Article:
block()/blockFirst()/blockLast() are blocking error when calling bodyToMono AFTER exchange()

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block()/blockFirst()/blockLast() are blocking error when calling bodyToMono AFTER exchange()

  1. block()/blockFirst()/blockLast() are blocking error when calling bodyToMono AFTER exchange()

    You should never call a blocking method within a method that returns a reactive type; you will block one of the few threads of your application and it is very bad for the application

  2. block()/blockFirst()/blockLast() are blocking error when calling bodyToMono AFTER exchange()

    You should never call a blocking method within a method that returns a reactive type; you will block one of the few threads of your application and it is very bad for the application

Solution 1

First, a few things that will help you understand the code snippet solving this use case.

  1. You should never call a blocking method within a method that returns a reactive type; you will block one of the few threads of your application and it is very bad for the application
  2. Anyway as of Reactor 3.2, blocking within a reactive pipeline throws an error
  3. Calling subscribe, as suggested in the comments, is not a good idea either. It is more or less like starting that job as a task in a separate thread. You’ll get a callback when it’s done (the subscribe methods can be given lambdas), but you’re in fact decoupling your current pipeline with that task. In this case, the client HTTP response could be closed and resources cleaned before you get a chance to read the full response body to write it to a file
  4. If you don’t want to buffer the whole response in memory, Spring provides DataBuffer (think ByteBuffer instances that can be pooled).
  5. You can call block if the method you’re implementing is itself blocking (returning void for example), for example in a test case.

Here’s a code snippet that you could use to do this:

Mono<Void> fileWritten = WebClient.create().post()
        .uri(uriBuilder -> uriBuilder.path("/file/").build())
        .exchange()
        .flatMap(response -> {
            if (MediaType.APPLICATION_JSON_UTF8.equals(response.headers().contentType().get())) {
                Mono<NoPayloadResponseDto> dto = response.bodyToMono(NoPayloadResponseDto.class);
                return createErrorFile(dto);
            }
            else {
                Flux<DataBuffer> body = response.bodyToFlux(DataBuffer.class);
                return createSpreadsheet(body);
            }
        });
// Once you get that Mono, you should give plug it into an existing
// reactive pipeline, or call block on it, depending on the situation

As you can see, we’re not blocking anywhere and methods dealing with I/O are returning Mono<Void>, which is the reactive equivalent of a done(error) callback that signals when things are done and if an error happened.

Since I’m not sure what the createErrorFile method should do, I’ve provided a sample for createSpreadsheet that just writes the body bytes to a file. Note that since databuffers might be recycled/pooled, we need to release them once we’re done.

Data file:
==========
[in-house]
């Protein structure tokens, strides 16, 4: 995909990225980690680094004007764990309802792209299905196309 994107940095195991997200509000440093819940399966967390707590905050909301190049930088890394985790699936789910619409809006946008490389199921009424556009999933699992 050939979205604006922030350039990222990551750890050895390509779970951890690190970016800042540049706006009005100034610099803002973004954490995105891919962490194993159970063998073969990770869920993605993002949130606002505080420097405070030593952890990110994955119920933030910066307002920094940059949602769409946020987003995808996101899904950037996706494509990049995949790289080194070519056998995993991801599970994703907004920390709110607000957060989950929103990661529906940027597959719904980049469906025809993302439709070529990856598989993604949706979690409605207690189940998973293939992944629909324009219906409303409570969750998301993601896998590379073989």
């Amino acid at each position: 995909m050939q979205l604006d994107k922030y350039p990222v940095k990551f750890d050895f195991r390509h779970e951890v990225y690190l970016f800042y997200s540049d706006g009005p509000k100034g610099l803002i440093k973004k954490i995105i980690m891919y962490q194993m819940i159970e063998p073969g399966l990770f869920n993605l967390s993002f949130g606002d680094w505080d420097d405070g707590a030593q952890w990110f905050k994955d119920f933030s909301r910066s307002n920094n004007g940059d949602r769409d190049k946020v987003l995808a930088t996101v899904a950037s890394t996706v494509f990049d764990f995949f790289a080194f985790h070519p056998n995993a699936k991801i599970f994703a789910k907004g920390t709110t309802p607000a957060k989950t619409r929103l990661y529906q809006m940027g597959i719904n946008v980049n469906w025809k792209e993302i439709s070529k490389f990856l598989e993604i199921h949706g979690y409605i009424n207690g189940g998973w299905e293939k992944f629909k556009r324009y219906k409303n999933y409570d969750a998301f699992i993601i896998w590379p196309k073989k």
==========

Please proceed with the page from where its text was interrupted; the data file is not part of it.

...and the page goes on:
private Mono<Void> createSpreadsheet(Flux<DataBuffer> body) {
    try {
        Path file = //...
        WritableByteChannel channel = Files.newByteChannel(file, StandardOpenOption.WRITE);
        return DataBufferUtils.write(body, channel).map(DataBufferUtils::release).then();
    } catch (IOException exc) {
        return Mono.error(exc);
    }
}

With this implementation, your application will hold a few DataBuffer instances in memory at a given time (the reactive operators are prefetching values for performance reasons) and will write bytes as they come in a reactive fashion.

Original Author Brian Clozel Of This Content

Solution 2

[UPDATE 2021/10/19]

toProcessor() is now deprecated.

Consider using

myMono.toFuture().get();

As stated in the most voted answer, one should never block. In my case, that is the only option as we are using a reactive library within an imperative piece of code. The blocking can be done by wrapping the mono in a processor:

myMono.toProcessor().block()

Original Author adelinor Of This Content

Solution 3

To execute Client Request outside the Server Request pool, use myWebClientMono.share().block();

Original Author Anton Seredkin Of This Content

Solution 4

For me adding web dependency solved the problem.

        <dependency>
            <groupId>org.springframework.boot</groupId>
            <artifactId>spring-boot-starter-web</artifactId>
        </dependency>

Original Author Pradyskumar Of This Content

Conclusion

So This is all About This Tutorial. Hope This Tutorial Helped You. Thank You.

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Siddharth

I am an Information Technology Engineer. I have Completed my MCA And I have 4 Year Plus Experience, I am a web developer with knowledge of multiple back-end platforms Like PHP, Node.js, Python and frontend JavaScript frameworks Like Angular, React, and Vue.

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